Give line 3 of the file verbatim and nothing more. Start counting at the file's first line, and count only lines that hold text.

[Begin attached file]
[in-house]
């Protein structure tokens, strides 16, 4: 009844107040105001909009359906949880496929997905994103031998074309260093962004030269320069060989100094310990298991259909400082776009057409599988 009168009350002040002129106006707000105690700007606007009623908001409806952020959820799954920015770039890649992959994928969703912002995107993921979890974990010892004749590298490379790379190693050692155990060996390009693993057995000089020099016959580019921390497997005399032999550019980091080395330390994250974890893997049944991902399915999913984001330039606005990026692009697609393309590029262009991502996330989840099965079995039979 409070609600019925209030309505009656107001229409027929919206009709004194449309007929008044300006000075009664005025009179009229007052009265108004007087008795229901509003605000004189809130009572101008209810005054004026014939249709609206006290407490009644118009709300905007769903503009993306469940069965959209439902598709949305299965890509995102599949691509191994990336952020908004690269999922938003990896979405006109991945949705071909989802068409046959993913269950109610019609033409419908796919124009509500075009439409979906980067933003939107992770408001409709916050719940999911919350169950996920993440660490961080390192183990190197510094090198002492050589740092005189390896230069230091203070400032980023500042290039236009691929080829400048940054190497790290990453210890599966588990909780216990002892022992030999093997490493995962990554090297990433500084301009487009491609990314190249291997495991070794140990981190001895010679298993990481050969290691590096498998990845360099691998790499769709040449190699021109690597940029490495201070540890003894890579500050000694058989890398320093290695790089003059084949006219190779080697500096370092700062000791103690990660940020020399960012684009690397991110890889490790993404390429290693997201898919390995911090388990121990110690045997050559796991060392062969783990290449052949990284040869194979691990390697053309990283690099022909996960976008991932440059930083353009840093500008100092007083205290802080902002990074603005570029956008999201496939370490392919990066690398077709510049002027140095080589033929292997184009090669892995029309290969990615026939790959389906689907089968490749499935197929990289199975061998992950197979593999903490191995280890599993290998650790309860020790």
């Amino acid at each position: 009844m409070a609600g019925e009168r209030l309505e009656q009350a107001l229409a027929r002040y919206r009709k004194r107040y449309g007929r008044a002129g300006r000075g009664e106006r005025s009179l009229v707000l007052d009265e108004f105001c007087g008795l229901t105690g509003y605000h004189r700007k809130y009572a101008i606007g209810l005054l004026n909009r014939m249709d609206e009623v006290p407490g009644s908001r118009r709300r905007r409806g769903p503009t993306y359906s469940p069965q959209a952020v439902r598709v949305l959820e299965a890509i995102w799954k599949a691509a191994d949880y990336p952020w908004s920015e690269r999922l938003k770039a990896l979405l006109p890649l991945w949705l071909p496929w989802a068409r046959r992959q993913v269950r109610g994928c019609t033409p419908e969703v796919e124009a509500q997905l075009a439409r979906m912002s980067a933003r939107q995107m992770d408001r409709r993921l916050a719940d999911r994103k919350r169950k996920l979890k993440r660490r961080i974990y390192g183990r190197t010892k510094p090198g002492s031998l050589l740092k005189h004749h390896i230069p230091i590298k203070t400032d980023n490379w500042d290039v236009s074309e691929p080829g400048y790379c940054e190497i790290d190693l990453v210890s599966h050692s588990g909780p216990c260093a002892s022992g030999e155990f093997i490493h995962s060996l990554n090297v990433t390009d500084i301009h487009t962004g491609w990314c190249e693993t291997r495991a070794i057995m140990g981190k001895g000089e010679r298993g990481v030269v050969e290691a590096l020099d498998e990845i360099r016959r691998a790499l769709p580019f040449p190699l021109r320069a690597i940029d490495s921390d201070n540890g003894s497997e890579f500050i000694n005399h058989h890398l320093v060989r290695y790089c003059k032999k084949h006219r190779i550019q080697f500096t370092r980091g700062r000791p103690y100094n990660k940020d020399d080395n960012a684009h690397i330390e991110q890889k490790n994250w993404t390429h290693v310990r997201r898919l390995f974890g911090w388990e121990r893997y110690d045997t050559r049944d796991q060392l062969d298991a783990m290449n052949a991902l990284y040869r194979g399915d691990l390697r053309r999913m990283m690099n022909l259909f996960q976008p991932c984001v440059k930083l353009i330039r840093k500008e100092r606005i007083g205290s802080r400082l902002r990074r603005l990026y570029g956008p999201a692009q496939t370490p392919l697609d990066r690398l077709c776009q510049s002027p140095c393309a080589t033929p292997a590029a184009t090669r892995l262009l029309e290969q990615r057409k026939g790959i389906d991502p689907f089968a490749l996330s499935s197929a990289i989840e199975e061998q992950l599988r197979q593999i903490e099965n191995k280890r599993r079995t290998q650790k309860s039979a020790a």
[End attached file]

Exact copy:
């Amino acid at each position: 009844m409070a609600g019925e009168r209030l309505e009656q009350a107001l229409a027929r002040y919206r009709k004194r107040y449309g007929r008044a002129g300006r000075g009664e106006r005025s009179l009229v707000l007052d009265e108004f105001c007087g008795l229901t105690g509003y605000h004189r700007k809130y009572a101008i606007g209810l005054l004026n909009r014939m249709d609206e009623v006290p407490g009644s908001r118009r709300r905007r409806g769903p503009t993306y359906s469940p069965q959209a952020v439902r598709v949305l959820e299965a890509i995102w799954k599949a691509a191994d949880y990336p952020w908004s920015e690269r999922l938003k770039a990896l979405l006109p890649l991945w949705l071909p496929w989802a068409r046959r992959q993913v269950r109610g994928c019609t033409p419908e969703v796919e124009a509500q997905l075009a439409r979906m912002s980067a933003r939107q995107m992770d408001r409709r993921l916050a719940d999911r994103k919350r169950k996920l979890k993440r660490r961080i974990y390192g183990r190197t010892k510094p090198g002492s031998l050589l740092k005189h004749h390896i230069p230091i590298k203070t400032d980023n490379w500042d290039v236009s074309e691929p080829g400048y790379c940054e190497i790290d190693l990453v210890s599966h050692s588990g909780p216990c260093a002892s022992g030999e155990f093997i490493h995962s060996l990554n090297v990433t390009d500084i301009h487009t962004g491609w990314c190249e693993t291997r495991a070794i057995m140990g981190k001895g000089e010679r298993g990481v030269v050969e290691a590096l020099d498998e990845i360099r016959r691998a790499l769709p580019f040449p190699l021109r320069a690597i940029d490495s921390d201070n540890g003894s497997e890579f500050i000694n005399h058989h890398l320093v060989r290695y790089c003059k032999k084949h006219r190779i550019q080697f500096t370092r980091g700062r000791p103690y100094n990660k940020d020399d080395n960012a684009h690397i330390e991110q890889k490790n994250w993404t390429h290693v310990r997201r898919l390995f974890g911090w388990e121990r893997y110690d045997t050559r049944d796991q060392l062969d298991a783990m290449n052949a991902l990284y040869r194979g399915d691990l390697r053309r999913m990283m690099n022909l259909f996960q976008p991932c984001v440059k930083l353009i330039r840093k500008e100092r606005i007083g205290s802080r400082l902002r990074r603005l990026y570029g956008p999201a692009q496939t370490p392919l697609d990066r690398l077709c776009q510049s002027p140095c393309a080589t033929p292997a590029a184009t090669r892995l262009l029309e290969q990615r057409k026939g790959i389906d991502p689907f089968a490749l996330s499935s197929a990289i989840e199975e061998q992950l599988r197979q593999i903490e099965n191995k280890r599993r079995t290998q650790k309860s039979a020790a």